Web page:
This is a guest post by Professor Cynthia Weber, Department of International Relations at the University of Sussex
- am currently a MA student looking to move into a PhD program in the next 2 years. I am interested in studying queer IR and was wondering if you can recommend some good programs. I’m more interested in systemic theorizing than individual level (1st image) type of stuff. Thanks.
A Google search for Political Science Rumors describes the site as ‘The forum for Political Scientists to discuss Political Science and rumors in the profession’. Others describe it more harshly: ‘Caffeinated’ describes it as ‘that nest of vipers’ that should not be listened to by anyone ‘unless you are a therapist and then please do!’. The site seems to be directed at ABDs, recent PhDs, and others just starting out in the field who are looking for information about educational programs, conferencing, publishing, and landing a job. But, as Caffeinated points out, it can have a nasty edge to it, which is something an MA student like Michaela would not necessarily know.
Michaela’s post generated four types of responses. One was to query what Queer IR is. A second was to answer her question with concrete suggests for where to study. A third was to warn her that studying Queer IR would never get her a job. A fourth was to be gleefully homophobic in ridiculing queers, Queer IR and specific pieces of Queer IR scholarship as well as OPs (Oppressed Peoples) and ‘our current crop of gender/ethnic/sexual “studies” departments’ that OPs apparently work in and support. A large number of posts – which I will not repeat here – were in this fourth category of responses. The website – which posts comments anonymously and refers to posters through randomly-generated pseudonyms – allows readers to vote ‘Yea’ in favor of posted comments or ‘Nay’ against posted comments. Leaving out comments that were ambiguous, this is how the votes tallied as of April 5, 2014:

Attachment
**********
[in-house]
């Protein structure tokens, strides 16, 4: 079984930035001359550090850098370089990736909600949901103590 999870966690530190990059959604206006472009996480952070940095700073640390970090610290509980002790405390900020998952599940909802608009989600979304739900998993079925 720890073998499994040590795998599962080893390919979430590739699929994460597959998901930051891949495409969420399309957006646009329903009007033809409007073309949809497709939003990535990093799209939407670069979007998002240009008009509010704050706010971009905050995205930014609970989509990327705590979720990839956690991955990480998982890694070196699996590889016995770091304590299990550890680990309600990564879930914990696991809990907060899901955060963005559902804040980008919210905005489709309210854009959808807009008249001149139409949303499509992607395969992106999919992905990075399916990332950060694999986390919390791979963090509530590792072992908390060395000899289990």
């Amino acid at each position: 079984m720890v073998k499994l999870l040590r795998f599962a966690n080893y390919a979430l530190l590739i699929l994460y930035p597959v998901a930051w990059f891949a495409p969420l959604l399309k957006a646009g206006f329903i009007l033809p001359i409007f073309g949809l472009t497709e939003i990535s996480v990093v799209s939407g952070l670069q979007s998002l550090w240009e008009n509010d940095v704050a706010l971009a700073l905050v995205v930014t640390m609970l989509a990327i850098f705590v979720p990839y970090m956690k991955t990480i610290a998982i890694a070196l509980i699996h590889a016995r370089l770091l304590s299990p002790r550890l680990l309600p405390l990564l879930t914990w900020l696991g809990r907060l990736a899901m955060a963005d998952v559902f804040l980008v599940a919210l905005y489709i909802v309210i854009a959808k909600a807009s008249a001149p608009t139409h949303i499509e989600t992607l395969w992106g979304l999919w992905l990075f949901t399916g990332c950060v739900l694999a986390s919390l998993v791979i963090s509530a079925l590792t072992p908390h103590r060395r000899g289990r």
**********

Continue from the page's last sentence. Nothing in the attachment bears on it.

- Openly Hostile and/or Overtly Homophobic posts: Yea – 210 Ney – 18
- Supportive/Constructive posts that answered Michaela’s question: Yea – 41 Ney – 3
- Fight-back posts against the Hostility and/or Homophobia: Yea – 9 Ney – 16
- Michaela’s original post asking where to study Queer IR was also voted on: Yea – 4; Ney – 8.
A colleague brought this feed to my attention because the Queer IR scholarship attacked in the feed was authored by me. After nearly three decades of doing poststructuralist, feminist and queer scholarship, such attacks are old news. What is deeply troubling to me about this feed is not what these attacks mean for me personally or for my scholarship but what the gleefully hostile and/or homophobic posts and their endorsements by the site’s community of readers do in and to (those in) the discipline of IR. Among the things they do are: Continue reading